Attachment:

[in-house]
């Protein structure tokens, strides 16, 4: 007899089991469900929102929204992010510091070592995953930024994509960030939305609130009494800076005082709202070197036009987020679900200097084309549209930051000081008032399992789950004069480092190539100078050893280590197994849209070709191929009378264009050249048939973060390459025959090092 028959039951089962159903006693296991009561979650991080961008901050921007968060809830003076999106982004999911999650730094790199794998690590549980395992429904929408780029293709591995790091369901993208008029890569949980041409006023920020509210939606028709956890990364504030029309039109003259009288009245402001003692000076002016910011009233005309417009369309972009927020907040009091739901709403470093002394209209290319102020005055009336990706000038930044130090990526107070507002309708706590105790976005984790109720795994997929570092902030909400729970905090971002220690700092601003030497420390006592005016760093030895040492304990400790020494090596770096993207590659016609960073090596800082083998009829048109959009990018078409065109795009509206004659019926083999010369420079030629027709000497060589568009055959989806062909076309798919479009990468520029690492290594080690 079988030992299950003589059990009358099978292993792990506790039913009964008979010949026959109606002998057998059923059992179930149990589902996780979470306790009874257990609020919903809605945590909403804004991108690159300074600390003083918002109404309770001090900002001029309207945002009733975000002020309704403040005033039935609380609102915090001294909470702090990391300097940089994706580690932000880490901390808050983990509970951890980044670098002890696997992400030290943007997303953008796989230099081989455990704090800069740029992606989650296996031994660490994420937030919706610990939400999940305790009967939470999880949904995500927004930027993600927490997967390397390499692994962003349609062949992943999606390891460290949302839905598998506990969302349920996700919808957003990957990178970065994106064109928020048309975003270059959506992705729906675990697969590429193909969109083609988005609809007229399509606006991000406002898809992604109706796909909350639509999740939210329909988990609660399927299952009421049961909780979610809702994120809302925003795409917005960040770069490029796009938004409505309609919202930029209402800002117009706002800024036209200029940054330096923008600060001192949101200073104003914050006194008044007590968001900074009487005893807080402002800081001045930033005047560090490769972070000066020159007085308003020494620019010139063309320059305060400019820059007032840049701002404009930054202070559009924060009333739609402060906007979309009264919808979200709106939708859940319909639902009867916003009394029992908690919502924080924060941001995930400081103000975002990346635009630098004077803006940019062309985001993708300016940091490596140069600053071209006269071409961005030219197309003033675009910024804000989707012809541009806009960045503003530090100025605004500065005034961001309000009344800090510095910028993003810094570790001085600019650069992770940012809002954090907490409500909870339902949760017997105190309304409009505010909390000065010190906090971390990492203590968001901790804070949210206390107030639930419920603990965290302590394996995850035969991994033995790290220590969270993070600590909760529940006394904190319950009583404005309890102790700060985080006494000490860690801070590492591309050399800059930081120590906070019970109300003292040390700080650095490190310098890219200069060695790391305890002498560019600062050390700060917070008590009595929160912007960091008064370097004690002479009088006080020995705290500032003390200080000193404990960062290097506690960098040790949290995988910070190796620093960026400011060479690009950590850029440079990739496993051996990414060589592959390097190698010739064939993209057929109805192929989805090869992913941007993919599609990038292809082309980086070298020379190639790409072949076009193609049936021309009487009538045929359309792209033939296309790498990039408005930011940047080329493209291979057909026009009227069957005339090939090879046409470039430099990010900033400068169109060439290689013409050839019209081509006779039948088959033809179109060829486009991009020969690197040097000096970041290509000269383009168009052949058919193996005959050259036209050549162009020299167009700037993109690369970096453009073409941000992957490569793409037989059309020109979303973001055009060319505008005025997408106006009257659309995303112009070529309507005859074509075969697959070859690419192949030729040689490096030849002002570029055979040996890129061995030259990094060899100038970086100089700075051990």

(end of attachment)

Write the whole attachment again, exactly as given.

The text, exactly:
[in-house]
């Protein structure tokens, strides 16, 4: 007899089991469900929102929204992010510091070592995953930024994509960030939305609130009494800076005082709202070197036009987020679900200097084309549209930051000081008032399992789950004069480092190539100078050893280590197994849209070709191929009378264009050249048939973060390459025959090092 028959039951089962159903006693296991009561979650991080961008901050921007968060809830003076999106982004999911999650730094790199794998690590549980395992429904929408780029293709591995790091369901993208008029890569949980041409006023920020509210939606028709956890990364504030029309039109003259009288009245402001003692000076002016910011009233005309417009369309972009927020907040009091739901709403470093002394209209290319102020005055009336990706000038930044130090990526107070507002309708706590105790976005984790109720795994997929570092902030909400729970905090971002220690700092601003030497420390006592005016760093030895040492304990400790020494090596770096993207590659016609960073090596800082083998009829048109959009990018078409065109795009509206004659019926083999010369420079030629027709000497060589568009055959989806062909076309798919479009990468520029690492290594080690 079988030992299950003589059990009358099978292993792990506790039913009964008979010949026959109606002998057998059923059992179930149990589902996780979470306790009874257990609020919903809605945590909403804004991108690159300074600390003083918002109404309770001090900002001029309207945002009733975000002020309704403040005033039935609380609102915090001294909470702090990391300097940089994706580690932000880490901390808050983990509970951890980044670098002890696997992400030290943007997303953008796989230099081989455990704090800069740029992606989650296996031994660490994420937030919706610990939400999940305790009967939470999880949904995500927004930027993600927490997967390397390499692994962003349609062949992943999606390891460290949302839905598998506990969302349920996700919808957003990957990178970065994106064109928020048309975003270059959506992705729906675990697969590429193909969109083609988005609809007229399509606006991000406002898809992604109706796909909350639509999740939210329909988990609660399927299952009421049961909780979610809702994120809302925003795409917005960040770069490029796009938004409505309609919202930029209402800002117009706002800024036209200029940054330096923008600060001192949101200073104003914050006194008044007590968001900074009487005893807080402002800081001045930033005047560090490769972070000066020159007085308003020494620019010139063309320059305060400019820059007032840049701002404009930054202070559009924060009333739609402060906007979309009264919808979200709106939708859940319909639902009867916003009394029992908690919502924080924060941001995930400081103000975002990346635009630098004077803006940019062309985001993708300016940091490596140069600053071209006269071409961005030219197309003033675009910024804000989707012809541009806009960045503003530090100025605004500065005034961001309000009344800090510095910028993003810094570790001085600019650069992770940012809002954090907490409500909870339902949760017997105190309304409009505010909390000065010190906090971390990492203590968001901790804070949210206390107030639930419920603990965290302590394996995850035969991994033995790290220590969270993070600590909760529940006394904190319950009583404005309890102790700060985080006494000490860690801070590492591309050399800059930081120590906070019970109300003292040390700080650095490190310098890219200069060695790391305890002498560019600062050390700060917070008590009595929160912007960091008064370097004690002479009088006080020995705290500032003390200080000193404990960062290097506690960098040790949290995988910070190796620093960026400011060479690009950590850029440079990739496993051996990414060589592959390097190698010739064939993209057929109805192929989805090869992913941007993919599609990038292809082309980086070298020379190639790409072949076009193609049936021309009487009538045929359309792209033939296309790498990039408005930011940047080329493209291979057909026009009227069957005339090939090879046409470039430099990010900033400068169109060439290689013409050839019209081509006779039948088959033809179109060829486009991009020969690197040097000096970041290509000269383009168009052949058919193996005959050259036209050549162009020299167009700037993109690369970096453009073409941000992957490569793409037989059309020109979303973001055009060319505008005025997408106006009257659309995303112009070529309507005859074509075969697959070859690419192949030729040689490096030849002002570029055979040996890129061995030259990094060899100038970086100089700075051990």